I think on a micro scale, cleaning is deeply satisfying because it’s really creating order from chaos. Like when Marie Kondo says, „I love mess.“ She’s thinking about the pleasure she gets from sorting it all out.
At Home with Madame Chic by Jennifer L. Scott, who also vlogged about mentally rebranding domestic tasks.
Markus Orth‘s book Max, that I just finished listening to, inspired me to start looking at the art created by the main character Max Ernst, and some of the women he had relationships with: Leonora Carrington, Dorothea Tanning and Luise Straus-Ernst.
Ernst was an unusually versatile and prolific artist working in the early Dadaist and later surrealist. What struck me, was that Max Ernst returned again and again to portraying a woman in red.
The flight 1940 / private collection / Photo: Christie‘s
I particularly struck by the Virgin mother, disciplining her child. She has removed the blue cloak that we normally associate her with (to cushion her son on her lap), and has what we would today call a bodycon skin-tight red garment underneath, revealing every curve of her body. It very much reminds me of several art historians‘ claim that Mary took the place of a more ancient mother goddess.
The Anti-pope 1941 / Max-ernst.com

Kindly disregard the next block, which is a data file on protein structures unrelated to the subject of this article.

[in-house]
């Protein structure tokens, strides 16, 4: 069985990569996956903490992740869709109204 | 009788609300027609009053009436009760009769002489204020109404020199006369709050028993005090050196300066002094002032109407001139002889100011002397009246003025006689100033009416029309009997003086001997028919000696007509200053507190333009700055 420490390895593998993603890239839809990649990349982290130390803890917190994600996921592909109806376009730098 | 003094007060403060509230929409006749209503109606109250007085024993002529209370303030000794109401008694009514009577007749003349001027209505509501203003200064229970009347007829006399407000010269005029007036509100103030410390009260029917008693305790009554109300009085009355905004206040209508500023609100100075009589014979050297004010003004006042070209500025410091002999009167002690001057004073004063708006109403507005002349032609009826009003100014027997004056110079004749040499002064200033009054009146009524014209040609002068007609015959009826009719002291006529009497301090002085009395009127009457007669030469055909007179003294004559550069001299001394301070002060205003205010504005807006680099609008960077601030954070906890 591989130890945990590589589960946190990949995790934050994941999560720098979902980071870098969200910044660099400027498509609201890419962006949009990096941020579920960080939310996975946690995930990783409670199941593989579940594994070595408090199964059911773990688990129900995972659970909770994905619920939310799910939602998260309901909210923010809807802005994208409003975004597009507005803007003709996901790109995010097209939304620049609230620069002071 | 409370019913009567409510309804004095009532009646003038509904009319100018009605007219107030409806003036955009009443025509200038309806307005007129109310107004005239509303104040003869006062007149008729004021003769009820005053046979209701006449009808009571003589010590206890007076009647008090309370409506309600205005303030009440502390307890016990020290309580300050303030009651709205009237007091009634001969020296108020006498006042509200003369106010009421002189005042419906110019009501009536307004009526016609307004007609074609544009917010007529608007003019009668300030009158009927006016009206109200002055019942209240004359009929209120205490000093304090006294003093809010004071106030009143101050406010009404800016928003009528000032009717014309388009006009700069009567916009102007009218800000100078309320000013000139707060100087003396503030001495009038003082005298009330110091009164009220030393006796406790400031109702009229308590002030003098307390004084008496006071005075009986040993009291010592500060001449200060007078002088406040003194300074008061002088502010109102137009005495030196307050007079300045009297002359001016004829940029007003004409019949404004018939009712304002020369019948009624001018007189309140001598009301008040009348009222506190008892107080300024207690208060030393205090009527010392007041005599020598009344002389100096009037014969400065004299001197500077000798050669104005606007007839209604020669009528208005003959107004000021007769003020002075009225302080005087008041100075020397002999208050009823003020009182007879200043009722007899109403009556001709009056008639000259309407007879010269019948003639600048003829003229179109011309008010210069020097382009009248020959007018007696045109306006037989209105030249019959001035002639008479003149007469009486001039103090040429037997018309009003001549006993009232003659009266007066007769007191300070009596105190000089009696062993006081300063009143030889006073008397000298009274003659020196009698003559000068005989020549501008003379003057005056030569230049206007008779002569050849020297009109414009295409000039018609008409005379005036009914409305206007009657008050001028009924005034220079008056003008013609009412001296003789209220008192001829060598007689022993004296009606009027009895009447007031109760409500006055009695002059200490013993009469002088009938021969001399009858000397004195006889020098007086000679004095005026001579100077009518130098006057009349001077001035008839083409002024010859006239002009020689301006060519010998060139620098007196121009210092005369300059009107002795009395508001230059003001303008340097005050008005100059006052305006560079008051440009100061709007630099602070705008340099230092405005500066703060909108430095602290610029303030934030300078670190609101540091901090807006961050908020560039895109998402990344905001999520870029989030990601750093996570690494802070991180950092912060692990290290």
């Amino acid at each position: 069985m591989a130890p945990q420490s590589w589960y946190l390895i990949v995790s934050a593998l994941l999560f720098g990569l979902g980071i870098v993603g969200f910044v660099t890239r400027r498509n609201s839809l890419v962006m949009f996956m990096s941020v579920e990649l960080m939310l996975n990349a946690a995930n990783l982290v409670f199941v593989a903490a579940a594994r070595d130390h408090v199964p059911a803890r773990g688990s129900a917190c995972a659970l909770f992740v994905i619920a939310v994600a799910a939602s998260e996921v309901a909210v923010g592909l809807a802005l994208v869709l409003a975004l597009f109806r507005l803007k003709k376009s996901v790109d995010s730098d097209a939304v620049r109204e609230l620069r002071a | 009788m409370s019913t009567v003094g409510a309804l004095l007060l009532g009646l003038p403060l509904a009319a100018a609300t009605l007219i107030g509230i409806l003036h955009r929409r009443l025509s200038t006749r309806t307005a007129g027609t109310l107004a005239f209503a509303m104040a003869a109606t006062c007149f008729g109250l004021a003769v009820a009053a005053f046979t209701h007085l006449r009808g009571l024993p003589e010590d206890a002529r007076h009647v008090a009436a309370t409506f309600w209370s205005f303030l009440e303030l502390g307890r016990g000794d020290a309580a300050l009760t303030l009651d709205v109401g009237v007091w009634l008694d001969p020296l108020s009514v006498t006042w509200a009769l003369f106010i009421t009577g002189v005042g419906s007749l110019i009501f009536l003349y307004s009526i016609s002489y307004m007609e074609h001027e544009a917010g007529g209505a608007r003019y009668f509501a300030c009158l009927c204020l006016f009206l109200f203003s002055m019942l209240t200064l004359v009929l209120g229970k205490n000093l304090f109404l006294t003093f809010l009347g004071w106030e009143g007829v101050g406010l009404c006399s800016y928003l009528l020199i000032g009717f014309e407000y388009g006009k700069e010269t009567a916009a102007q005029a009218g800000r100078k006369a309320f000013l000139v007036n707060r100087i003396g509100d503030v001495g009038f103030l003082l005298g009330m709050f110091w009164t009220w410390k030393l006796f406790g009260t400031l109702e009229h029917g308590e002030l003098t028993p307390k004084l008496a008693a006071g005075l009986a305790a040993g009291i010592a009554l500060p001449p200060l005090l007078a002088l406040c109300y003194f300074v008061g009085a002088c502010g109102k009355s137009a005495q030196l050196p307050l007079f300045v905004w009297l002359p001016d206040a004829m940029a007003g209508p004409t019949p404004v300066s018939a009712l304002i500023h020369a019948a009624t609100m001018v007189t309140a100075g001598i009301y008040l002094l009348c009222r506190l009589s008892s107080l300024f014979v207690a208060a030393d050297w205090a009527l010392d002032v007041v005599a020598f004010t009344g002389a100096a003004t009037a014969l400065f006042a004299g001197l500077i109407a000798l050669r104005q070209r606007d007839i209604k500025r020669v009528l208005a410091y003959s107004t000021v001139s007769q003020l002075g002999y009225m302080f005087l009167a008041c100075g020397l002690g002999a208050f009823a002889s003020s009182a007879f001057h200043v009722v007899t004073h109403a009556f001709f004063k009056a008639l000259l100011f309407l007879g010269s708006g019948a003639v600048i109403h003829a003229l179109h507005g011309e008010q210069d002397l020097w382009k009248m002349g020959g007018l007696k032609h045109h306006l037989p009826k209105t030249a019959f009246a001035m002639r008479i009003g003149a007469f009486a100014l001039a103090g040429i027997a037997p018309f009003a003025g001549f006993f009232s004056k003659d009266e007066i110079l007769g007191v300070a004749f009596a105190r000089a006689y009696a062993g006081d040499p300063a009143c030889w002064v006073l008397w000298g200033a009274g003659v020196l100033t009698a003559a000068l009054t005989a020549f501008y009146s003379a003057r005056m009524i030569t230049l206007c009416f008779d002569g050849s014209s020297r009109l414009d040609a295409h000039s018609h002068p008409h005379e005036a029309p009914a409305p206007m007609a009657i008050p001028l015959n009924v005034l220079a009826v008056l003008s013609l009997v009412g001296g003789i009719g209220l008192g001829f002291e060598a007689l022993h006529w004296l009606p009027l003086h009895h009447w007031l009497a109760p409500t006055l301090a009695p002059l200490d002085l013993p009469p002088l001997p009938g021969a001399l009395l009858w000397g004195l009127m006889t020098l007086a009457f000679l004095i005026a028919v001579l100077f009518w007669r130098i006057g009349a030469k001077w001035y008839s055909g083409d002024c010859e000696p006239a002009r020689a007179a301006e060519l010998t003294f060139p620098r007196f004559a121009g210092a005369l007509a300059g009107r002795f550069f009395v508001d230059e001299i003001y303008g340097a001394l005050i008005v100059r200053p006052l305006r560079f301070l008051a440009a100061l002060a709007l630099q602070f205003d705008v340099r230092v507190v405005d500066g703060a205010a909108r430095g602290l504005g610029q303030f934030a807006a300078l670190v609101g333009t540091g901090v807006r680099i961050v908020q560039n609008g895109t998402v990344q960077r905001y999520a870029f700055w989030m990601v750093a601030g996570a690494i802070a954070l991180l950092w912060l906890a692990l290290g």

The Robing of the Bride 1940
I‘m no art historian, but I find it fascinating how often he paints women in red. I couldn’t find anything online, so I thought I‘d put them all on one page to see if my hunch was correct.
Wizard Woman 1941/ The Barr Collection Princeton Museum
It‘s interesting how sparingly Ernst used red, but once in the US in the 1940s, he painted so many female figure with these red tones. Despite the fact that they are, with two exceptions masked, the decalcomania technique he uses gives them an earthy, elemental allure.
The tattered garments which hang on nude bodies remind me of what Camille Paglia calls „liquid nature „ in her book Sexual Personae. In every case, he balances the repulsion we feel with the „beautiful“ bodies stepping forward or peeking out from the red. As Paglia writes,“Beauty is our escape from the murky flesh-envelope that imprisons us.”
And speaking of our mortality, this morning I woke up to find these Cardi B remixes:
I‘m the kind of person, whose nose starts to itch as soon as someone tells me I shouldn’t touch my face. Are you like that too?
Wired has a great article on why we touch our faces, often without realizing it, up to 23 times an hour. Good Housekeeping also has good recommendations on how to break the habit.
The New York Timessuggests wearing glasses and even makeup to create a barrier and reduce the urge to touch.
I‘ve also seen recommendations to have a clean tissue on hand, if you must touch.
Maybe rubbing that itchy (but not runny!) nose on a sleeve or shoulder will help. Gosh, that big collared textured cowl is looking better every minute y‘all.